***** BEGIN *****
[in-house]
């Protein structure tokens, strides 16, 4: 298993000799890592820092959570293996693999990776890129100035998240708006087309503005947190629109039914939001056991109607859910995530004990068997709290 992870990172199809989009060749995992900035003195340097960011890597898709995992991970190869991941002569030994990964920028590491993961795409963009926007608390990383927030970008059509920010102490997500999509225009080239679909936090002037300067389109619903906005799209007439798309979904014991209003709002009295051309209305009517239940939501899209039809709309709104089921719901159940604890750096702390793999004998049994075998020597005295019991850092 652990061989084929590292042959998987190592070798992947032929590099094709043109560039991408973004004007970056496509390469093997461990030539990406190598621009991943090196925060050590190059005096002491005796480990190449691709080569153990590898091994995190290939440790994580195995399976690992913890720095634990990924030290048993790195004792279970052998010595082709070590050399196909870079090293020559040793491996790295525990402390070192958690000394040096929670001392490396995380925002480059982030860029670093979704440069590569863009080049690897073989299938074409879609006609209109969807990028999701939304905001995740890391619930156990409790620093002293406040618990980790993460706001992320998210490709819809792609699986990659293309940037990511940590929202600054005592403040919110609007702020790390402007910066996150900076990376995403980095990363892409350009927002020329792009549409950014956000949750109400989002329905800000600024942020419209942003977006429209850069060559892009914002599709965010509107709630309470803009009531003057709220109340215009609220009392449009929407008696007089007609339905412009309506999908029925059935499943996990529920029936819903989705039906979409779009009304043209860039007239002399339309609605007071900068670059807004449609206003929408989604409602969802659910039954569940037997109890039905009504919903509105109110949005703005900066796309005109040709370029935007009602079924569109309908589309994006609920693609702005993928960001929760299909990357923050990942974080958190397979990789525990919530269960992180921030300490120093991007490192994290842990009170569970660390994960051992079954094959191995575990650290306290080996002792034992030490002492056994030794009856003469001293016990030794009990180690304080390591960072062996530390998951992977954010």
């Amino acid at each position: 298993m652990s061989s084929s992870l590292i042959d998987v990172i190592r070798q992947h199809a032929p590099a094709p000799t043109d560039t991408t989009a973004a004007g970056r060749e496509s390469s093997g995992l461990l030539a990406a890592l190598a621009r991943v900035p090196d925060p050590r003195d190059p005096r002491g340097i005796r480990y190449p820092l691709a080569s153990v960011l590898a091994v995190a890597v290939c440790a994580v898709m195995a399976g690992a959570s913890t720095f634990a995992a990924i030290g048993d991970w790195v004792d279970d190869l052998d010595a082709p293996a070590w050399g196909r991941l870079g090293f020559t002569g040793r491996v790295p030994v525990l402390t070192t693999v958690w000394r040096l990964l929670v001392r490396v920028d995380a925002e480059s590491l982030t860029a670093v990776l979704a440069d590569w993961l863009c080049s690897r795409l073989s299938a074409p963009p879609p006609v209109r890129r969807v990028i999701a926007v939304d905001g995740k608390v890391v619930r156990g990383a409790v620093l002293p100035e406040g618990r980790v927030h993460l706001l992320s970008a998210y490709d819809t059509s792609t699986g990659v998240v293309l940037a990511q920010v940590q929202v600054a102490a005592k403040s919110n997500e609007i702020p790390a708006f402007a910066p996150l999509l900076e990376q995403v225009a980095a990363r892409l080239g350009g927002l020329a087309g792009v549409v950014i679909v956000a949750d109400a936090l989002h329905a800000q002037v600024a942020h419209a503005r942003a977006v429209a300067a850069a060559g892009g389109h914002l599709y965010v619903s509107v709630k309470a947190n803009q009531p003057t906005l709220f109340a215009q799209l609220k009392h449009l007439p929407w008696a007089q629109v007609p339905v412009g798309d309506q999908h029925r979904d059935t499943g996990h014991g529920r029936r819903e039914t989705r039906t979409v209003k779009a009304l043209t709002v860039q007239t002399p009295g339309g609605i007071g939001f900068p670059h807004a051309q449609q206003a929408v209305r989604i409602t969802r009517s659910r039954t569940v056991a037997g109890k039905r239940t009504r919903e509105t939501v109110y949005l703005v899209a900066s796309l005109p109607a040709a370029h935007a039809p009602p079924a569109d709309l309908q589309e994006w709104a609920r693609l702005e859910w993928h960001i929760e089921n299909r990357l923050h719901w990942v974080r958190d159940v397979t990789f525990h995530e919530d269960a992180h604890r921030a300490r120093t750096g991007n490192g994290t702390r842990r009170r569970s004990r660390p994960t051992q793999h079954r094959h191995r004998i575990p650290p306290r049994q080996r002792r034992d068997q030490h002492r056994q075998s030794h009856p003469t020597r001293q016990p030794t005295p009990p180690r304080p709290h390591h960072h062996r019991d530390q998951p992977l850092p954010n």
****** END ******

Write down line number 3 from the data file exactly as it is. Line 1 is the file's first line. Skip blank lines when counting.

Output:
């Amino acid at each position: 298993m652990s061989s084929s992870l590292i042959d998987v990172i190592r070798q992947h199809a032929p590099a094709p000799t043109d560039t991408t989009a973004a004007g970056r060749e496509s390469s093997g995992l461990l030539a990406a890592l190598a621009r991943v900035p090196d925060p050590r003195d190059p005096r002491g340097i005796r480990y190449p820092l691709a080569s153990v960011l590898a091994v995190a890597v290939c440790a994580v898709m195995a399976g690992a959570s913890t720095f634990a995992a990924i030290g048993d991970w790195v004792d279970d190869l052998d010595a082709p293996a070590w050399g196909r991941l870079g090293f020559t002569g040793r491996v790295p030994v525990l402390t070192t693999v958690w000394r040096l990964l929670v001392r490396v920028d995380a925002e480059s590491l982030t860029a670093v990776l979704a440069d590569w993961l863009c080049s690897r795409l073989s299938a074409p963009p879609p006609v209109r890129r969807v990028i999701a926007v939304d905001g995740k608390v890391v619930r156990g990383a409790v620093l002293p100035e406040g618990r980790v927030h993460l706001l992320s970008a998210y490709d819809t059509s792609t699986g990659v998240v293309l940037a990511q920010v940590q929202v600054a102490a005592k403040s919110n997500e609007i702020p790390a708006f402007a910066p996150l999509l900076e990376q995403v225009a980095a990363r892409l080239g350009g927002l020329a087309g792009v549409v950014i679909v956000a949750d109400a936090l989002h329905a800000q002037v600024a942020h419209a503005r942003a977006v429209a300067a850069a060559g892009g389109h914002l599709y965010v619903s509107v709630k309470a947190n803009q009531p003057t906005l709220f109340a215009q799209l609220k009392h449009l007439p929407w008696a007089q629109v007609p339905v412009g798309d309506q999908h029925r979904d059935t499943g996990h014991g529920r029936r819903e039914t989705r039906t979409v209003k779009a009304l043209t709002v860039q007239t002399p009295g339309g609605i007071g939001f900068p670059h807004a051309q449609q206003a929408v209305r989604i409602t969802r009517s659910r039954t569940v056991a037997g109890k039905r239940t009504r919903e509105t939501v109110y949005l703005v899209a900066s796309l005109p109607a040709a370029h935007a039809p009602p079924a569109d709309l309908q589309e994006w709104a609920r693609l702005e859910w993928h960001i929760e089921n299909r990357l923050h719901w990942v974080r958190d159940v397979t990789f525990h995530e919530d269960a992180h604890r921030a300490r120093t750096g991007n490192g994290t702390r842990r009170r569970s004990r660390p994960t051992q793999h079954r094959h191995r004998i575990p650290p306290r049994q080996r002792r034992d068997q030490h002492r056994q075998s030794h009856p003469t020597r001293q016990p030794t005295p009990p180690r304080p709290h390591h960072h062996r019991d530390q998951p992977l850092p954010n």